I have talked about our competitive exchange and interest rates. While a lot of this is driven by external factors, there are things that the government has done to improve the export environment.
Firstly, when we took office, the government negotiated the Policy Target Agreements with the Reserve Bank. That means that there is a formal requirement on the Bank to be aware of the effects of its operations on the real economy. I am confident now that we are more likely to avoid a repeat of the late 1980s and 1990s when every so often the dollar surged and exporters suffered badly.
The Government's tight fiscal stance allows the Reserve Bank to be more relaxed about monetary conditions, and this has contributed to the maintenance of an interest and exchange rate that favours exporters.
New Zealand's economy depends on exports and foreign investment. With a population of just under 3.8 million, economic self-sufficiency is not one of our options. In order to afford our standard of living and import dependency, we need to perform strongly as an export nation.
The government has been putting more effort and more funding into attracting foreign investment into new greenfields developments – an approach welcomed by the business community.
We have set up a new organisation called Industry New Zealand. Its successes have not simply been about offering direct incentives but rather by cutting through the red tape and acting as a local facilitator for overseas investors.
New Zealand is a small country on the edge of the world. Our biggest problem is the tyranny of distance.
People tend to think of Australia and New Zealand as physically being very close but, in fact, we are further away from Sydney than London is from Moscow.
But our geographic isolation has been drastically reduced with the introduction of technologies such as the Internet and inexpensive telecommunications.
New Zealand companies now have an unprecedented opportunity to compete in the international market on a more level playing field.
And the government is investing alongside private firms to help ensure our success as a nation. This is not about the government picking winners. It's about helping fill the gaps in the transformation of a good idea to a profitable business.
New Zealand has a well-deserved reputation for innovation combined with a can-do attitude.
We have produced some world changing ideas.
This month Virtual Spectator, which won international acclaim for its animated graphics coverage of the America's Cup, hit the big league with an offer to provide live animation for the US golf tour and the British Open.
This is the sort of success story that we need more of.
Unfortunately too many good ideas stall in the progress for lack of venture capital, mentoring or just a hand up when one is needed.
We have committed over $330 million over 4 years, for a more active business development programme, with the focus on export development.
This month our new export credit scheme opened for business.
Again, it is about levelling the playing field for our own exporters. New Zealand now once more offers its own people that basic measure of support available to exporters in nearly every other developed nation.
The Government is also investing $9.5 million over two years in Trade NZ’s e-commerce strategy for exporters to assist their entry into this new delivery channel that is now becoming critical to survival in the global environment.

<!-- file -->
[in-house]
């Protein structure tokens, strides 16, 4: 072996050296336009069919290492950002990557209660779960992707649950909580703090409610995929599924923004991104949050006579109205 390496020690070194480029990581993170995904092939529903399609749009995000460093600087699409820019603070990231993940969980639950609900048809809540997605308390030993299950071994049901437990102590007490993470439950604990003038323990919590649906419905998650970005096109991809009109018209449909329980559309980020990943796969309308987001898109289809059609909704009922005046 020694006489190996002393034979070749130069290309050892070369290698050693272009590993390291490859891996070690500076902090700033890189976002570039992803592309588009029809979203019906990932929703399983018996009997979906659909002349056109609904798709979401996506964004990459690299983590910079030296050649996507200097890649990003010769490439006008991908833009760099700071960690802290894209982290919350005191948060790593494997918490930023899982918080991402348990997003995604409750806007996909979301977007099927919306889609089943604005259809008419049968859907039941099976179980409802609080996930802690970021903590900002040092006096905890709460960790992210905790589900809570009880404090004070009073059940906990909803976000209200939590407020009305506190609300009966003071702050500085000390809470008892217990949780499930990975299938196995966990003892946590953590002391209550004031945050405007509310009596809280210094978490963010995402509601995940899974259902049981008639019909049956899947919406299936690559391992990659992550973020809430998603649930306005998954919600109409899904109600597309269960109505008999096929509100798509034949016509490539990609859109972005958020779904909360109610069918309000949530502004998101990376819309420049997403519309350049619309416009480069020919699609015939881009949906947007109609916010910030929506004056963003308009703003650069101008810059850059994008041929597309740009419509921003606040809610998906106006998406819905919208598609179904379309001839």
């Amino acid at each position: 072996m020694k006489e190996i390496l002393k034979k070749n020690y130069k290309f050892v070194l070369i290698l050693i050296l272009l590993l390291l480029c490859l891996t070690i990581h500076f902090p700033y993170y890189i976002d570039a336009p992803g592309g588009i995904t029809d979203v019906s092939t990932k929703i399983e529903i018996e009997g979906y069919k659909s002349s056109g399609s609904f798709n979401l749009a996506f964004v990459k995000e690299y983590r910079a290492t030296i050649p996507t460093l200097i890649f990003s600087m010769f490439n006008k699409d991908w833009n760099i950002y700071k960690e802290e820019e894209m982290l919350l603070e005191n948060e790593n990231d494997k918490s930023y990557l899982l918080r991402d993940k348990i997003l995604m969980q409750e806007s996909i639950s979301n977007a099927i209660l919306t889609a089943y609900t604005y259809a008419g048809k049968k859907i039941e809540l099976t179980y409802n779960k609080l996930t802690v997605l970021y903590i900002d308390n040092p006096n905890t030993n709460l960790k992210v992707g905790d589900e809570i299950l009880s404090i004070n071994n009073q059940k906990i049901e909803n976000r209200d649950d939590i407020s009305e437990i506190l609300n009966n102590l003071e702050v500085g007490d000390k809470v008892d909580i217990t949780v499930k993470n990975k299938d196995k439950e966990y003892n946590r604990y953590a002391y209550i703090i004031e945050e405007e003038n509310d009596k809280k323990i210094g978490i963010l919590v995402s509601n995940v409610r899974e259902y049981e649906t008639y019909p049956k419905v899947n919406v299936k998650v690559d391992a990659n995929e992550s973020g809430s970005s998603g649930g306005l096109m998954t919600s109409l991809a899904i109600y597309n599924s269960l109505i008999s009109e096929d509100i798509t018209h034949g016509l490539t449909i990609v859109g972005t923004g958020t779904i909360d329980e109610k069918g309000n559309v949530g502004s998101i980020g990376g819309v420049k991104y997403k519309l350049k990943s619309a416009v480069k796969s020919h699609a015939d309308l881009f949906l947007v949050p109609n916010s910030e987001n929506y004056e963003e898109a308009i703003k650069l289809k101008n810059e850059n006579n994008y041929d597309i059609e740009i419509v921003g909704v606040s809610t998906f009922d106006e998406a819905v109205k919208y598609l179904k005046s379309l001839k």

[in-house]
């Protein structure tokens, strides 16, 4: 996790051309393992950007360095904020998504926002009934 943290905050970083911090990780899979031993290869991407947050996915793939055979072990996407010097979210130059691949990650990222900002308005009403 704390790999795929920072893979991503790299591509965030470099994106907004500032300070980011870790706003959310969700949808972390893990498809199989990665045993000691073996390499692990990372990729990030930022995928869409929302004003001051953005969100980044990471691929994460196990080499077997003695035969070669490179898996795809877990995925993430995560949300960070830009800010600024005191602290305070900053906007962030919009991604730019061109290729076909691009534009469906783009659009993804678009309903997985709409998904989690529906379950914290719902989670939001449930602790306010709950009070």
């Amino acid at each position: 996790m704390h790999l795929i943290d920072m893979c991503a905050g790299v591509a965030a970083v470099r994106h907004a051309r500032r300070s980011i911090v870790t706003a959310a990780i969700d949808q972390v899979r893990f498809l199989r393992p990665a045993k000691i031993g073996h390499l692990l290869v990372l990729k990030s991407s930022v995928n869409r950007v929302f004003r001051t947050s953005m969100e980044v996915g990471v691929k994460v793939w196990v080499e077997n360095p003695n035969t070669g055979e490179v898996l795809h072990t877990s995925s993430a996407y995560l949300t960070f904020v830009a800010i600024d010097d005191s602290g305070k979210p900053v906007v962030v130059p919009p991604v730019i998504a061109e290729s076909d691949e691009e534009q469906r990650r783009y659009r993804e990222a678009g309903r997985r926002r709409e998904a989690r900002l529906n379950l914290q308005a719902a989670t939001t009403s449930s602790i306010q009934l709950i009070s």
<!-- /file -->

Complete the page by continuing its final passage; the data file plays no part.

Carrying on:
We are contributing to the education export sector. This is an area that effectively managed and developed could double its annual foreign exchange earnings to over $1 billion over five years.
We are continuing to move to open up access to foreign markets. Along with the CER agreement with Singapore, we are working toward a closer economic partnership with Hong Kong. And we are continuing to look for and encourage wider trading relationships - whether through a broad based World Trade Organisation round or suggestions such a P5 agreement between New Zealand, Australia, the USA, Chile and Singapore.
Over the past decade or so New Zealand's stock market gained something of a Wild West image. We are implementing a range of policies to restore investor confidence in our markets.
The Commerce Act has been strengthened to give the Commerce Commission more teeth and to get a better deal for consumers and small businesses.
We will deal with anti-competitive behaviour by dominant firms in a market.
We are aligning mergers and acquisitions laws with Australian legislation to restrict mergers that have the effect of substantially lessening competition.
The High Court and Commerce Commission will be able to take into account the full range of anti-competitive mergers.
An adequate and effective insider-trading regime is vital to how the rest of the world perceives the New Zealand market.
Since our insider trading laws were introduced in 1988 no one has been found liable for insider trading. This has led to a perception in the market that the current regime is inadequate.
This month the long overdue Takeovers Code came into effect. It lays out an orderly process for companies to follow when staging a takeover.
The Code means that all shareholders, big and small, are treated equally in a take-over situation and there will be an independent Takeovers Panel that will oversee that process.
The new transparent take-overs regime is similar to many other jurisdictions including Australia, the United Kingdom, Hong Kong, Canada, Singapore and the European community - to name but a few.
In closing I would like to remind you that New Zealand is very much open for business.
We are investing in education and training so New Zealanders are equipped to contribute to the knowledge economy.
The Government is working in partnership with business to help business do business better by removing barriers and exploiting opportunities.
The Government is actively seeking quality foreign investment and we will do all we are able to make it easier for investors to develop new greenfields sites and enterprises.
The Government is working to negotiate trade agreements with whatever nations we can – as long as it benefits our people.
The Government is thinking about trade agreements strategically. We've looked at where our trade is and where it is likely to be in the future and much of that is with fellow APEC economies.
We especially look forward to a long and prosperous trading relationship with Singapore.